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Mitigating Data Bias by Implementing Responsible AI Practices

Scaling AI Bhawna Krishnan

Consumers have grown increasingly dependent on the pervasiveness of AI in everyday life. For example, with a click of a button, consumers can make purchases and, based on user behavior, AI identifies patterns and generates helpful suggestions that organizations can then leverage. Yet, while day-to-day operations have simplified, a burning question remains — is this data being used and stored responsibly?

Universally, we’re prone to focus on the positives that smart technology and AI bring to our lives, and that’s why it is important for organizations today to constantly be aware of the implications of mishandling data while identifying new ways to successfully scale AI. In addition to initial awareness, organizations should be actively working to ensure that all teams are involved in Responsible AI practices and asking key questions about expansive AI integrationAre teams considering all aspects of how data can affect lives and livelihood? How can organizations mitigate the issue of data bias? Some of our guest speakers at Everyday AI New York helped us explore the important topics that these critical questions provoke; let’s see what they had to say...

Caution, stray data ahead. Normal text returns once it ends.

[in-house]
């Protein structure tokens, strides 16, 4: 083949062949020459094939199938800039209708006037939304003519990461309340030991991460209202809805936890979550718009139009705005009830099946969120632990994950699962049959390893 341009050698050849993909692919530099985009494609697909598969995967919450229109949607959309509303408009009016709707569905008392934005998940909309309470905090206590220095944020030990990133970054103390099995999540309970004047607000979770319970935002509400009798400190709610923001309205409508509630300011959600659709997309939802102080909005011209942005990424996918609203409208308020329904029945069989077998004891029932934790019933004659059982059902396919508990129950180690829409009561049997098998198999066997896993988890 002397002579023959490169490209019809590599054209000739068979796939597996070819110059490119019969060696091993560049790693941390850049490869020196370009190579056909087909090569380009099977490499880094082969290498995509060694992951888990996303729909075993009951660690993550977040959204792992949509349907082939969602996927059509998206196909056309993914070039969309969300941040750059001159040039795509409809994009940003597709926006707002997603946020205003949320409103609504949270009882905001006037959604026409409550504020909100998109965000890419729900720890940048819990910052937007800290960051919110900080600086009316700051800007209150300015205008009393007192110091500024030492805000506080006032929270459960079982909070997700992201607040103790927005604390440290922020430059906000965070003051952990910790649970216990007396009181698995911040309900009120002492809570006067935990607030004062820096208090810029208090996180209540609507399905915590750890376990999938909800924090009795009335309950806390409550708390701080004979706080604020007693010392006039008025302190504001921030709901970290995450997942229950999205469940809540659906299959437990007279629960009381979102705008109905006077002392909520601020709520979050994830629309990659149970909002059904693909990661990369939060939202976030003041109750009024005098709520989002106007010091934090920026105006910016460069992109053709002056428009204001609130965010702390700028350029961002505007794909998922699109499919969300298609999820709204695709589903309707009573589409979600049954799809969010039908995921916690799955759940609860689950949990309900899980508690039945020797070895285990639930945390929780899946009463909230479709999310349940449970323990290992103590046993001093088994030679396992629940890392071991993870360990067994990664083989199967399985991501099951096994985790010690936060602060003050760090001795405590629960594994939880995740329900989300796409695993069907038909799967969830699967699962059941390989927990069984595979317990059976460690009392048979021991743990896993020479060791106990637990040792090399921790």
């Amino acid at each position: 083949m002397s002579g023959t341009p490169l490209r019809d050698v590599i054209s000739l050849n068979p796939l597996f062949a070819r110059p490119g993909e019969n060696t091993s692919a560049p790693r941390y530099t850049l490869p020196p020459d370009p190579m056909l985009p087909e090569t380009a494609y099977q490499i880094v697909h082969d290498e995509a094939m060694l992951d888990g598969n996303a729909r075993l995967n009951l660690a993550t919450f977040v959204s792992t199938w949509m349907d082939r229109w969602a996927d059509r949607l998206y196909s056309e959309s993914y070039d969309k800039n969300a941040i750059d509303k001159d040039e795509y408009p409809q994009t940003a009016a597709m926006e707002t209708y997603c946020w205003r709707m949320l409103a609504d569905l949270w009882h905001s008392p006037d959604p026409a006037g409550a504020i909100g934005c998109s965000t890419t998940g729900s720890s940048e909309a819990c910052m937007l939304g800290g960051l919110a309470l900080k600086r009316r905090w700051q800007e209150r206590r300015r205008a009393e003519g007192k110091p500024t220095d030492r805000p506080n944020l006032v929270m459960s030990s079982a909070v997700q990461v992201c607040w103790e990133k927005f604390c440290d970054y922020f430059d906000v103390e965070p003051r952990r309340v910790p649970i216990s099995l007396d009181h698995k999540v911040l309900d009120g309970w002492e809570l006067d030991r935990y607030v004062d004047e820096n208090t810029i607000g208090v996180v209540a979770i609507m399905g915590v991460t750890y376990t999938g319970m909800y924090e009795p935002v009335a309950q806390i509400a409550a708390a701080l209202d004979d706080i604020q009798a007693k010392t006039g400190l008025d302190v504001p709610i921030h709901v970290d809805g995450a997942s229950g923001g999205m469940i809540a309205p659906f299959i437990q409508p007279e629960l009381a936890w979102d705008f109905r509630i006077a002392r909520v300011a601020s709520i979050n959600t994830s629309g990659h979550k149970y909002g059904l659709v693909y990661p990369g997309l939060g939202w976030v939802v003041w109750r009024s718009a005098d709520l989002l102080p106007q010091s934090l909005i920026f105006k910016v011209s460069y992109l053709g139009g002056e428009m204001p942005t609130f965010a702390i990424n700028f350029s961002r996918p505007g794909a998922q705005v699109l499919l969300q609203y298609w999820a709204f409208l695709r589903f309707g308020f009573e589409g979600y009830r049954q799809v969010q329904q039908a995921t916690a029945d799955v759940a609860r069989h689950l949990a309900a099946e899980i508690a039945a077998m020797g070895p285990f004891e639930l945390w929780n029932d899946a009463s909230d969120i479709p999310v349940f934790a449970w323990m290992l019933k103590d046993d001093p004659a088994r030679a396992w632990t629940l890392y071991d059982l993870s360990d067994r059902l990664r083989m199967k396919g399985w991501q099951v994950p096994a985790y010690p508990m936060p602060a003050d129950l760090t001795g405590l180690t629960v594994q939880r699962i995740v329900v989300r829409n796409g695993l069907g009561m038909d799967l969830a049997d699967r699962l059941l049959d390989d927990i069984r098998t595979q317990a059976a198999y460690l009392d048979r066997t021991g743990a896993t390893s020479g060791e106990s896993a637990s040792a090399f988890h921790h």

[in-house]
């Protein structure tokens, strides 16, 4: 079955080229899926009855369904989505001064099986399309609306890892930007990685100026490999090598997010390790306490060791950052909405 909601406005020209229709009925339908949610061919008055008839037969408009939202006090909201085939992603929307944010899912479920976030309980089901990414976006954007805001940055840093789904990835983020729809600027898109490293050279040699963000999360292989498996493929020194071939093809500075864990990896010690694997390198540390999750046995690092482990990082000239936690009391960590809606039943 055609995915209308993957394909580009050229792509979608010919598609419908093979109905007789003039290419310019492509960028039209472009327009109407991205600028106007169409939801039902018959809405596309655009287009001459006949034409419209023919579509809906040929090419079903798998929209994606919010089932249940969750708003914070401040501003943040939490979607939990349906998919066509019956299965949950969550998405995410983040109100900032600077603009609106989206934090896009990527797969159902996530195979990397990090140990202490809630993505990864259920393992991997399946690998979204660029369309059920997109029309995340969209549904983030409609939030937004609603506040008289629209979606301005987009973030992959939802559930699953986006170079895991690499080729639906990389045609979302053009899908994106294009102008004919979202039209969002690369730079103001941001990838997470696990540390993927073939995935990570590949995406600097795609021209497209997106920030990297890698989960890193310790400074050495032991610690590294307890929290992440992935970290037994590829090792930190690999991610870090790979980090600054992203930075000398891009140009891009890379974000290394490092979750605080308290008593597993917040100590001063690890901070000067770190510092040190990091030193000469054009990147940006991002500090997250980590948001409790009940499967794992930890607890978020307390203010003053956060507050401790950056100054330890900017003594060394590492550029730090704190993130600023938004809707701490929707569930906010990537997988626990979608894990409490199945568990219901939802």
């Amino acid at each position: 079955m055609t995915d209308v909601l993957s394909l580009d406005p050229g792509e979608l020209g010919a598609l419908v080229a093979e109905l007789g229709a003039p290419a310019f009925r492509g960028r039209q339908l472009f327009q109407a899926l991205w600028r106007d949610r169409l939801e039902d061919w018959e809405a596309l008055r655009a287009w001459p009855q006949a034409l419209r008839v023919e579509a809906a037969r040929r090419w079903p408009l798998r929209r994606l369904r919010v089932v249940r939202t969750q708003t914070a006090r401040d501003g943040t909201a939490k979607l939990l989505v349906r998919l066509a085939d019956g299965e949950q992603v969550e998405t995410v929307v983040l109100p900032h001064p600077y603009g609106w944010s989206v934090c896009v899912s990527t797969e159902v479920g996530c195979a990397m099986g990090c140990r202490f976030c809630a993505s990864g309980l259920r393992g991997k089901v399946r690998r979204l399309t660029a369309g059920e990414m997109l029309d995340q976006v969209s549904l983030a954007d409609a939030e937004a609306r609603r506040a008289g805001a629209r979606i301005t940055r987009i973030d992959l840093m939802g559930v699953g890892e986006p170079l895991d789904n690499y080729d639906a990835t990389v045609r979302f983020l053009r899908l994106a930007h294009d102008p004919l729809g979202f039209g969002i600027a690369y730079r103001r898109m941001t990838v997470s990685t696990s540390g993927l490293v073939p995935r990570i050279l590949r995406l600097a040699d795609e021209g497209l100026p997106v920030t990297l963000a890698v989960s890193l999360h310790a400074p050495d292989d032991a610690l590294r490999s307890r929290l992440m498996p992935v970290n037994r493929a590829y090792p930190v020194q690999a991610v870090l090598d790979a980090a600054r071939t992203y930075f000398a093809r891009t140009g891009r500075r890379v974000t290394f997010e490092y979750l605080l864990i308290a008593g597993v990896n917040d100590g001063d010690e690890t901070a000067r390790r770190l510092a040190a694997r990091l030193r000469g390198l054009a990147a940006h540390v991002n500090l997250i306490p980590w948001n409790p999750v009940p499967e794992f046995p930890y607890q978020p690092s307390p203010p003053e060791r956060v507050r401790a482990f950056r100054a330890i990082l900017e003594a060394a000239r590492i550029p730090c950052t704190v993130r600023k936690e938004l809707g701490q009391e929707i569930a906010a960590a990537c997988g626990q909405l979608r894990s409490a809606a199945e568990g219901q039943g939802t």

Is Responsible AI Actually Something Organizations Can Achieve?

According to Nicole Alexander, Global Head of Marketing for Meta, and Noelle Silver, Executive AI & Analytics for IBM and CEO and founder of the AI Leadership Institute, Responsible AI is the need of the hour and absolutely necessary for a better and more secure future with data analytics and machine learning.